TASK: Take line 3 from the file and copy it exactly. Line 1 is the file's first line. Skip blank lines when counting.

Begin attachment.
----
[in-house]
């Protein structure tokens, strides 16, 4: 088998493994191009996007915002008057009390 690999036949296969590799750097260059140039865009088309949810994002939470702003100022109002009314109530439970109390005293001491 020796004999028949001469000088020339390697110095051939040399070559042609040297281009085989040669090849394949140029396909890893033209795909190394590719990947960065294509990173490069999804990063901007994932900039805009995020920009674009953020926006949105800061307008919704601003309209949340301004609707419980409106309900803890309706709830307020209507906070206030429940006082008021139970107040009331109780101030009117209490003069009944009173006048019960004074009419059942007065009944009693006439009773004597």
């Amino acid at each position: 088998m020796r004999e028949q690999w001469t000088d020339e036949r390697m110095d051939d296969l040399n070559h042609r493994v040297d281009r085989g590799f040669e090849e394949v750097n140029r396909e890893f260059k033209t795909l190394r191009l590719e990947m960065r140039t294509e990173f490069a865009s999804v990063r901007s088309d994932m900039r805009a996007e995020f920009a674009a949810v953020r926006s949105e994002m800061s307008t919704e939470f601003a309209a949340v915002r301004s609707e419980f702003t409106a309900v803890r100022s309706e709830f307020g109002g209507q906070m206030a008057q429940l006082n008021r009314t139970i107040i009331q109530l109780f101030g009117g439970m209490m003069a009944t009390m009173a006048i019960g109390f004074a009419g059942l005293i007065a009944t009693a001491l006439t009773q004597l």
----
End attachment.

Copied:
């Amino acid at each position: 088998m020796r004999e028949q690999w001469t000088d020339e036949r390697m110095d051939d296969l040399n070559h042609r493994v040297d281009r085989g590799f040669e090849e394949v750097n140029r396909e890893f260059k033209t795909l190394r191009l590719e990947m960065r140039t294509e990173f490069a865009s999804v990063r901007s088309d994932m900039r805009a996007e995020f920009a674009a949810v953020r926006s949105e994002m800061s307008t919704e939470f601003a309209a949340v915002r301004s609707e419980f702003t409106a309900v803890r100022s309706e709830f307020g109002g209507q906070m206030a008057q429940l006082n008021r009314t139970i107040i009331q109530l109780f101030g009117g439970m209490m003069a009944t009390m009173a006048i019960g109390f004074a009419g059942l005293i007065a009944t009693a001491l006439t009773q004597l």